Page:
I leave the package at her door as she happened to be out at the time and left a phone message to make sure they find the package.

She calls back later that day, thanks me for the package and apologizes for being so hard on me. She had gotten over the event. She further tells me she knows that the bassets get really good exercise out there and made me a deal - let me know when I'm coming out for a weekend and she'll keep the chickens in the coop until I leave.

I'm so relieved, can't begin to explain. So, most weekends I leave an email or whatever to let her know when I arrive and leave. Once I arrived a bit early and I was asked to keep them inside until around 7pm, the chickens wandered to the coop near sunset. I had to spend 90 minutes with a pair of bassets that just arrived inside the cabin and they couldn't understand why I wouldn't let them out. They cried, whined, pounded on the door for 90 minutes until I opened the door at 7pm. They drove me nuts.

So, as time goes on and we keep emailing back and forth regarding weekend visits, she's losing one or two chickens a month. Another dog got another one. A fox got in the coop and wiped out a few. Basically, mother nature is a bit rough on domesticated chickens. About 7 or 8 months after the initial chicken incident (turns out my boys were responsible for the first chicken incident), she lost her last one and had no desire to get any more.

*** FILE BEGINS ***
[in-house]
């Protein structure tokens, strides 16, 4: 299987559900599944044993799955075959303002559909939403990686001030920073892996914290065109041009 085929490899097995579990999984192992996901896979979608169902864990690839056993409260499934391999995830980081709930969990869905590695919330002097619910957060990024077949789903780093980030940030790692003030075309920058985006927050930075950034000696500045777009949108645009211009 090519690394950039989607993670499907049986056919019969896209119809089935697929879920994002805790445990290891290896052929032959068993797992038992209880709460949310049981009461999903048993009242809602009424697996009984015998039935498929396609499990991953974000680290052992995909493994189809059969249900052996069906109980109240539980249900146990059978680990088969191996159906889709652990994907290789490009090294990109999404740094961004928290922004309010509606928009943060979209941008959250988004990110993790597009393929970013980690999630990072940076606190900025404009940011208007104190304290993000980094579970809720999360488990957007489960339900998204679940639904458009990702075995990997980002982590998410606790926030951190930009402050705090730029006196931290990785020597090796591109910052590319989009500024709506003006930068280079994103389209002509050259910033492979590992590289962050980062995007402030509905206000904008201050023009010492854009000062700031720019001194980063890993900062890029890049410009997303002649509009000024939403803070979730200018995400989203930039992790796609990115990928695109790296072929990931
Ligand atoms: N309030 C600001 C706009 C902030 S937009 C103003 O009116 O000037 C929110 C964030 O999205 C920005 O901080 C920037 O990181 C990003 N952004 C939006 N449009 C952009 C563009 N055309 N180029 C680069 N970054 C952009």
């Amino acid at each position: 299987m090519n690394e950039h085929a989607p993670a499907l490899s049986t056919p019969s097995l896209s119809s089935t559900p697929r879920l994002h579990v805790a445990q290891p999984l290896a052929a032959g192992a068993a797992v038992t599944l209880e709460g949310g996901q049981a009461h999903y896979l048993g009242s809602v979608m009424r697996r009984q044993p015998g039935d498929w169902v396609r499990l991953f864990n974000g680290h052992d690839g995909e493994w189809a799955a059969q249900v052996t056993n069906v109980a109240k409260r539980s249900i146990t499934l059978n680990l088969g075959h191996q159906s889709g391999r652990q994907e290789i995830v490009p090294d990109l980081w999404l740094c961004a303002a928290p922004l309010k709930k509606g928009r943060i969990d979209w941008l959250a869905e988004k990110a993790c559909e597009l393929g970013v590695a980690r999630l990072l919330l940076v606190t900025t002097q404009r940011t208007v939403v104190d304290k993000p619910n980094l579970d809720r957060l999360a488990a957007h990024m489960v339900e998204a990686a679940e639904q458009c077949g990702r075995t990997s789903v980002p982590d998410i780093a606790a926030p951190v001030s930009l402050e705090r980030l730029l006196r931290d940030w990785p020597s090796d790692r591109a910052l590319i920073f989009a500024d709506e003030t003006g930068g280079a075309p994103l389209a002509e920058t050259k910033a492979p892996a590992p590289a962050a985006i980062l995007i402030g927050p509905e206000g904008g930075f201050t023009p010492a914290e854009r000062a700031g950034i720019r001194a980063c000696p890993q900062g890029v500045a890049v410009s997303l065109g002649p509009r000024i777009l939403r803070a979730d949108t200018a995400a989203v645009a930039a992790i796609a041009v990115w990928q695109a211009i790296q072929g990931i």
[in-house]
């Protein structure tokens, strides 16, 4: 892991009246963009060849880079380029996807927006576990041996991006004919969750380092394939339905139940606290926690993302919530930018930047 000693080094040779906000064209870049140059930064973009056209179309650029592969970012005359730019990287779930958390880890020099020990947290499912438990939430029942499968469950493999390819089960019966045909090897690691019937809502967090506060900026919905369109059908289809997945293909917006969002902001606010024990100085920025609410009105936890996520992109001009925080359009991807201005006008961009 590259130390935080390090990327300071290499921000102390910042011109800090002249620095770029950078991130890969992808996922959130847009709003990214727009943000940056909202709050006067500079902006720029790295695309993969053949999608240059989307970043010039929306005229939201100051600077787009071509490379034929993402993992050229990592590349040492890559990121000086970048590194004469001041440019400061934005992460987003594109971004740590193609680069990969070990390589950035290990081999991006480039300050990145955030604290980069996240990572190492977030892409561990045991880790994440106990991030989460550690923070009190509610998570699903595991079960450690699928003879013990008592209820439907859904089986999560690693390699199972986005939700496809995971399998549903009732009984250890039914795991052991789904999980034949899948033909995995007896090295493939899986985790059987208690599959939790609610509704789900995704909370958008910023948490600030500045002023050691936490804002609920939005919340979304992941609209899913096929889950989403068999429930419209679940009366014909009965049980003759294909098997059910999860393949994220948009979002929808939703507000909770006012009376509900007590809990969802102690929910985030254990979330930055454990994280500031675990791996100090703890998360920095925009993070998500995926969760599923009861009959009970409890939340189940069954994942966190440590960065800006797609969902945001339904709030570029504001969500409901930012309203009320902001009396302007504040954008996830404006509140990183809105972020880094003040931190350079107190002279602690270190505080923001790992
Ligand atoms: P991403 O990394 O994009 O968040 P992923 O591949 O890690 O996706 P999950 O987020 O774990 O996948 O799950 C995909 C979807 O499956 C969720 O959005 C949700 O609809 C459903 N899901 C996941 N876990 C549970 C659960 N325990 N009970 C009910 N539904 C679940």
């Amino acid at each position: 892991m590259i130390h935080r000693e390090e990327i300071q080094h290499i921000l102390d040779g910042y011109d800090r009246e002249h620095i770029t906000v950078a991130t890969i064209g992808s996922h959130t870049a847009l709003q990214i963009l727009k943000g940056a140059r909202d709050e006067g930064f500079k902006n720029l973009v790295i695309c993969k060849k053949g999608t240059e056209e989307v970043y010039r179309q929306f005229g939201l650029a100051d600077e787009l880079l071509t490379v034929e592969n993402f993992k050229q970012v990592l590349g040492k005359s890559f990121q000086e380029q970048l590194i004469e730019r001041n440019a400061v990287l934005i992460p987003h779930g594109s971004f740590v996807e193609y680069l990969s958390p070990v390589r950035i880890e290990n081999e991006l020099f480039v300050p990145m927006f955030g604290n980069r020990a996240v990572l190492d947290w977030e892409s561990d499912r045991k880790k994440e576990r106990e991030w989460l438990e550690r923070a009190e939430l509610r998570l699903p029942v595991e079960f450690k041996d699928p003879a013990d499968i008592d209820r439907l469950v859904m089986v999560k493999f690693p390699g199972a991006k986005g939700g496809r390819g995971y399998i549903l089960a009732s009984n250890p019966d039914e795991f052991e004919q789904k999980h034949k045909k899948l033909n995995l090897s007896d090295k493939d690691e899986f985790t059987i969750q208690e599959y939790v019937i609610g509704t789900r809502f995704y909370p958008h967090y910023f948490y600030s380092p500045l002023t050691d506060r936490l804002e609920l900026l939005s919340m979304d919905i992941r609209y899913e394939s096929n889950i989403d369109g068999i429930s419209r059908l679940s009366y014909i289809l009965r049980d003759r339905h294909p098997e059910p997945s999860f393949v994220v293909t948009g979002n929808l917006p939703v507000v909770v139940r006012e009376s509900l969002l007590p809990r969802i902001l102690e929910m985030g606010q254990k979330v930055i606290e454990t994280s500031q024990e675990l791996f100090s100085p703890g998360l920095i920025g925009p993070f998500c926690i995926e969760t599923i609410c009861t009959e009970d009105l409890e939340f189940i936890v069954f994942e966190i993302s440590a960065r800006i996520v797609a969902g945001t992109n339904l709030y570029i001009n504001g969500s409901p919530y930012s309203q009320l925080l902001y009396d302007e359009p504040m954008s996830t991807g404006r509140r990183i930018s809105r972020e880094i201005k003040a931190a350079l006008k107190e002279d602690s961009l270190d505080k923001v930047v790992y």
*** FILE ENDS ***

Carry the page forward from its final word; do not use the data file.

Later we talked more about the initial incident, turns out my boys were chasing the chickens, but never caught any (I can visualize them having a blast doing this). She said two of them just fell over dead as if they had heart attacks. She even apologized for chasing my boys off with a broom. I told her she was nuts for apologizing, my boys entered her property and chased her chickens, of course she had permission to chase them off.

This got kinda long, so maybe I'll share the first GPS based rescue another time if there's interest.
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Old 06-15-2018, 07:59 PM   #2 (permalink)
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Well, that's a good story, and thank you for posting it- things are a little slow on this forum lately- I haven't been posting or checking in much myself; will try to visit more often!
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Old 06-16-2018, 09:42 AM   #3 (permalink)